Posted Saturday evening, January 6, 2018.
Respect for the office demands disrespect for the man holding the office if he’s disgracing it.
Tweet’s from the Republican National Committee. Guy in the picture is that “famous bloviator” Michael Wolff, author of Fire and Fury: Inside the Trump White House, a book Republicans would like to see skip the remainder bin and go straight to pulping…
I don’t want to ruin any Republican’s day (“Liar, Lance! Phony!”) but the genie’s out of the bottle. Cat’s out of the bag. Pandora’s box is open. A manager at Barnes & Noble just told me they’re sold out of Fire and Fury, so are all the other stores within a hundred mile radius, calls are coming in, there’s a waiting list, and the publisher has to reprint.
Maybe this will be it!
It’s infuriating to keep seeing essentially the same story reappear again and again from various news outlets: “Here in Trumpland, Trump voters still like Trump.” Where, we’d like to ask the editors and producers and journalists responsible, are the stories that go “Here in most of the rest of the country where the majority that voted against Trump live, those voters still don’t like Trump, in fact, they like him even less!”?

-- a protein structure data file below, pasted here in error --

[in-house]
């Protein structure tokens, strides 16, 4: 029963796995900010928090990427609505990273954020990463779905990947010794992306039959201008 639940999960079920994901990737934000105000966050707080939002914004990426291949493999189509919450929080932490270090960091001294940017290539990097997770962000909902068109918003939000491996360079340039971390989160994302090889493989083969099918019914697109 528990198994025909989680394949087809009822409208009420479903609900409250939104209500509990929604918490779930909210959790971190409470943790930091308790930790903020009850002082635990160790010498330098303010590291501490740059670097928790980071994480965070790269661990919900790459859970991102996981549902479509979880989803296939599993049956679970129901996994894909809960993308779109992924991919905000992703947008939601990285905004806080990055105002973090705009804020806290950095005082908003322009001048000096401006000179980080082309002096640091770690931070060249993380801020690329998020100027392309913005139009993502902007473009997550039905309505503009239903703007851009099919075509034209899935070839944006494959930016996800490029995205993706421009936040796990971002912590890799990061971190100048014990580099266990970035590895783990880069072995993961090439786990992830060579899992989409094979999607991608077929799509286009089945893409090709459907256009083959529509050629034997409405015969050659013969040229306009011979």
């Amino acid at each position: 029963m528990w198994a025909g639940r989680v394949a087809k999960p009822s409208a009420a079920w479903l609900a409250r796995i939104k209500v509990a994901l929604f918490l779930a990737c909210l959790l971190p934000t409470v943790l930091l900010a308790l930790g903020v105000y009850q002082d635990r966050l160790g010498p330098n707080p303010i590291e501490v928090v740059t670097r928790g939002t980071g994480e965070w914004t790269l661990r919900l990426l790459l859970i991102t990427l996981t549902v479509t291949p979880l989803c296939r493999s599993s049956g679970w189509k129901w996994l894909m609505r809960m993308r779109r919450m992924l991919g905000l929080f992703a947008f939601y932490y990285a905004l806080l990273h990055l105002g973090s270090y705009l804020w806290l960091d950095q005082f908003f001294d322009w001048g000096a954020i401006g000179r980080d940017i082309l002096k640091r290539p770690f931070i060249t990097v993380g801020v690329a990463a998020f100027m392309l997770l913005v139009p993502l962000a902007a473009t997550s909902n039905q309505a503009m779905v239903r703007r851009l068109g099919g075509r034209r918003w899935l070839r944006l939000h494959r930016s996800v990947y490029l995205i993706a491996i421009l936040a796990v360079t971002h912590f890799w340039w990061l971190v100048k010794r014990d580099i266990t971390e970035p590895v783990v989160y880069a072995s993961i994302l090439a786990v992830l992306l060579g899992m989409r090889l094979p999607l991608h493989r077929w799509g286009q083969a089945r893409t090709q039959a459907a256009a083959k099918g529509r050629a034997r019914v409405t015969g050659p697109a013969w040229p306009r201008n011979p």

But there’s a journalistically practical reason why there are so many of the former sort of stories and so few of the latter. People who voted against Trump haven’t had any reason to change their minds and aren’t likely to get any while daily, and some days hourly, people who voted for him are presented with reason after reason why not only should they change their minds, they shouldn’t have voted for him to begin with, and if and when it finally sinks in, Trump is doomed.
The conventional wisdom has been that Trump is safe as long as Congressional Republican stick with him and they’ll stick with him as long as Republican voters stick with him. The political media feel they have to keep checking in order not to miss the moment when those voters come unstuck. So they go out to diners across what they institutionally believe is America’s heartland---those places where lots of resentful, conservative white people live---and ask the question again and again: “Considering what nutty thing he said/did/tweeted this week, are you still glad you voted for him?” What they’re doing is the journalistic equivalent of taking a patient’s temperature.
I think people have naturally heard that question as “Are you ready to admit you made a big, dumb mistake?” and who is ever ready to admit that?
What they’re on the look out for is the chance to give up on him without having to admit that that’s what they’re doing.